Why were only the ooid cortices leached? Leaching did not affect the micritic mud, other calcareous grains, micrite envelopes, the ooid nuclei nor the sparitic cement; only ooid cortices are partly or fully dissolved. The dual nature, mineral and organic, of the ooid cortices (see 1936; , 1967, 1968; , 1968; , 1995, 2014, inter alia, and for examples of experimental ooids see , 1957a, 1957b; et al., 2004, inter alia) is probably a key to understand this selective dissolution. A late oxidation of the organic matter within the ooid cortices is possibly responsible for a microporosity, which could have favoured the dissolution of the tiny radial-fibrous crystals by an increase of their contact surface with acidic waters. It is noteworthy in this context that the dissolution is always centripetal, the innermost cortical layers remain unaltered in some cases. Several hypotheses can be considered, but no firm conclusions can be made. For example: 1) the ratio of mineral to organic material or 2) the degree of oxidation of the organic matter might have varied from the inner to the outer cortical layers, or 3) the centripetal oxidation process was interrupted due to the lack of sufficient time.,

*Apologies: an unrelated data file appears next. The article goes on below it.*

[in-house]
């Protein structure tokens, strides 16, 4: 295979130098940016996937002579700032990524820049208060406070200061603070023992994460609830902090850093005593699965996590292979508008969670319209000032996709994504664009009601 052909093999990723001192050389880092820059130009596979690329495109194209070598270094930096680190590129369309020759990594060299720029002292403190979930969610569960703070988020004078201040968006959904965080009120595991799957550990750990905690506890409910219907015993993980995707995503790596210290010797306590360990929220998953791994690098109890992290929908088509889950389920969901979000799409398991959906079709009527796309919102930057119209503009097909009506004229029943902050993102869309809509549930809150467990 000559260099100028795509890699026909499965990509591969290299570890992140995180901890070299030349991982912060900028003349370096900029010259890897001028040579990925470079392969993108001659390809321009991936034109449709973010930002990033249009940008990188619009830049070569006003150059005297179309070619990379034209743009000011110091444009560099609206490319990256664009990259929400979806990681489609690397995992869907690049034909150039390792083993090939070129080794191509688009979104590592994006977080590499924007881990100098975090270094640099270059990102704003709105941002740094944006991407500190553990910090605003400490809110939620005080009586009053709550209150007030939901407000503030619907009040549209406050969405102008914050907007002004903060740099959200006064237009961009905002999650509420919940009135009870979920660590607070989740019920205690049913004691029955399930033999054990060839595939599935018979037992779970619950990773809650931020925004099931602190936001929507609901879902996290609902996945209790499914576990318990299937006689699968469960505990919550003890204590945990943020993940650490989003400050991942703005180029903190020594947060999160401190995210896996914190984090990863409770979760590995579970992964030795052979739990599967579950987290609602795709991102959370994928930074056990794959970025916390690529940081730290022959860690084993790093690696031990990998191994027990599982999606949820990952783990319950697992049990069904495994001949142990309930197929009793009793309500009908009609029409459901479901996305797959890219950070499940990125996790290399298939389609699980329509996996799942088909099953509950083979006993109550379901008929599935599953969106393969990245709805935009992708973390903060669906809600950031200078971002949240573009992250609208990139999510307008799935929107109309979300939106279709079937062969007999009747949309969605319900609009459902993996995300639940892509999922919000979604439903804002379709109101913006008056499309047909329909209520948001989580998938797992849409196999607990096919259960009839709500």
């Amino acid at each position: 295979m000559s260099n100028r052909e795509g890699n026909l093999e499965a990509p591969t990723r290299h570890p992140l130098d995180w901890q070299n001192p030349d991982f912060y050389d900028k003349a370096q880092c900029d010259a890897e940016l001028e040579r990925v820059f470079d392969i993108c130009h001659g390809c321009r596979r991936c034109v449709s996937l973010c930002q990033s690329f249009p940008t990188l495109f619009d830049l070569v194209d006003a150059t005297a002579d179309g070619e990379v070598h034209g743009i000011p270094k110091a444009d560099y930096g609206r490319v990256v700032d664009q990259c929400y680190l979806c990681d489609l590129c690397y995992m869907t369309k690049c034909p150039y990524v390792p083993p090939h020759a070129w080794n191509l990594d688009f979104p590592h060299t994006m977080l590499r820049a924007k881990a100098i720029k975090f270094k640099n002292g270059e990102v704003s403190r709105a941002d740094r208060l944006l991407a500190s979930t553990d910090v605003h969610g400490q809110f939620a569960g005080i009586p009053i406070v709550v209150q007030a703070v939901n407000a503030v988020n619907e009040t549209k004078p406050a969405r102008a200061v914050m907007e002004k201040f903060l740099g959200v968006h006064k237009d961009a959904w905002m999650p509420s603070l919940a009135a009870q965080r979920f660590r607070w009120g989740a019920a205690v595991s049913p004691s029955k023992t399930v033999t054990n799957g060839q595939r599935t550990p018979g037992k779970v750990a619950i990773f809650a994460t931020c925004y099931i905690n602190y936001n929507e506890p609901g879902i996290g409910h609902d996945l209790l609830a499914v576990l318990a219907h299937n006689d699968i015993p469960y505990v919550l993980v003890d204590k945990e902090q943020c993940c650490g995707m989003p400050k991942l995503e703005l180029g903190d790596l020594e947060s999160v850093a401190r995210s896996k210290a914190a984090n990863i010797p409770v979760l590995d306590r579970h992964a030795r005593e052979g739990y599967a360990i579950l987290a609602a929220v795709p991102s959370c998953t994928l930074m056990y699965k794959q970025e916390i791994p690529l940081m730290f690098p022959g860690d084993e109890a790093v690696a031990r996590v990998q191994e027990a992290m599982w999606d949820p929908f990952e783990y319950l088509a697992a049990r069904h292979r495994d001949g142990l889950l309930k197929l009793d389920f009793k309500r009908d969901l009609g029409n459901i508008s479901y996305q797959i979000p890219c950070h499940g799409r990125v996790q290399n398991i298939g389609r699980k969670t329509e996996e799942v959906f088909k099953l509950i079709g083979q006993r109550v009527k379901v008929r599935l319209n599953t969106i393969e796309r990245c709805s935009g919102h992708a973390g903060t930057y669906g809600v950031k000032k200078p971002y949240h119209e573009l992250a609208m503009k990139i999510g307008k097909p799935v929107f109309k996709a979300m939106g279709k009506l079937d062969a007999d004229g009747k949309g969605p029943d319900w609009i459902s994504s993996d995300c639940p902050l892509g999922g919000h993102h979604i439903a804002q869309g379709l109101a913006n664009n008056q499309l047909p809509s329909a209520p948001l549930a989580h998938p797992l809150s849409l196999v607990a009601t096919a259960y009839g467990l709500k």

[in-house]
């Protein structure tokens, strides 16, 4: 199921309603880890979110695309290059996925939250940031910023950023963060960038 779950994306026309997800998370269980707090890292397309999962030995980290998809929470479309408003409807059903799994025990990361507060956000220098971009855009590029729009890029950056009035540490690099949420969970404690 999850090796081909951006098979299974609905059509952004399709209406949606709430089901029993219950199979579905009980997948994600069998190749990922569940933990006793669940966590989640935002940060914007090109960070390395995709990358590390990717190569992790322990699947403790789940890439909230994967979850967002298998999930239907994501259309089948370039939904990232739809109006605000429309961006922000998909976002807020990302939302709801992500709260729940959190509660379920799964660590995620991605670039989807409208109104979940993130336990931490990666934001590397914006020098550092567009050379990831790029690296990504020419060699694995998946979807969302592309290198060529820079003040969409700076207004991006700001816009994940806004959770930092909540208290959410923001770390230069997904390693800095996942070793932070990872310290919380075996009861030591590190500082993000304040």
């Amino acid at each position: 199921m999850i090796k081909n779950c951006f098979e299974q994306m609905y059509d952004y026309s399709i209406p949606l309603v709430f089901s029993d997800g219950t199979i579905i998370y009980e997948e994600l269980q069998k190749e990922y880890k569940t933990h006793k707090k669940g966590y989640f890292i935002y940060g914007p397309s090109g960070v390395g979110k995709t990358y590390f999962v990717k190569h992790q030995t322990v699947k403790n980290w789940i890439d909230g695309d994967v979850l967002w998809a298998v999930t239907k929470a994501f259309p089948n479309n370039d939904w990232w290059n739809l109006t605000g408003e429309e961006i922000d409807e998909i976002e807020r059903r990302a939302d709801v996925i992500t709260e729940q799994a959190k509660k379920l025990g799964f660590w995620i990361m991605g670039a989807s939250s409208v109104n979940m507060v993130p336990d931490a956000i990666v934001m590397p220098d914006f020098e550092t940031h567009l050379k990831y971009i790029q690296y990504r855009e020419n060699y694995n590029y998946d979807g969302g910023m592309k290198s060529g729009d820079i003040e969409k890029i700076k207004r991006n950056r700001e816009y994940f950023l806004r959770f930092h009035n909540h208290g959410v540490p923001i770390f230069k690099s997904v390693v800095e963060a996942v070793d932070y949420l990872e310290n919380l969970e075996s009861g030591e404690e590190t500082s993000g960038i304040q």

In both of the Hauterivian oolitic units studied, many ooid cortices were partly leached and the ooid nuclei commonly appear to float in the middle of the resulting mouldic cavities. However, as highlighted by 2014): "the statement that aragonitic ooids are commonly dissolved does not imply the converse, i.e., that dissolved ooids were originally aragonitic". Actually the remaining radial-fibrous fabric of the ooid cortices suggest that these calcareous ooids were originally calcitic, not aragonitic, not "bimineralic", nor "two-phase". The organic material present in the ooid cortices is probably a key factor to explain features such as the incomplete cortical leaching and 'suspended' nuclei. Since the dissolution and the subsequent "blocky" drusy cementation postdate the intergranular drusy cementation (there are two discrete drusy phases), both phenomena are considered to be late diagenetic events. Dissolution is probably related to tectonics and/or karstification that favoured the seepage of acidic waters. As documented herein and contrary to previous assertions, ooid leaching is not necessarily an early diagenetic feature affecting aragonitic or "two-phase" ooids in relation to subaerial exposure.(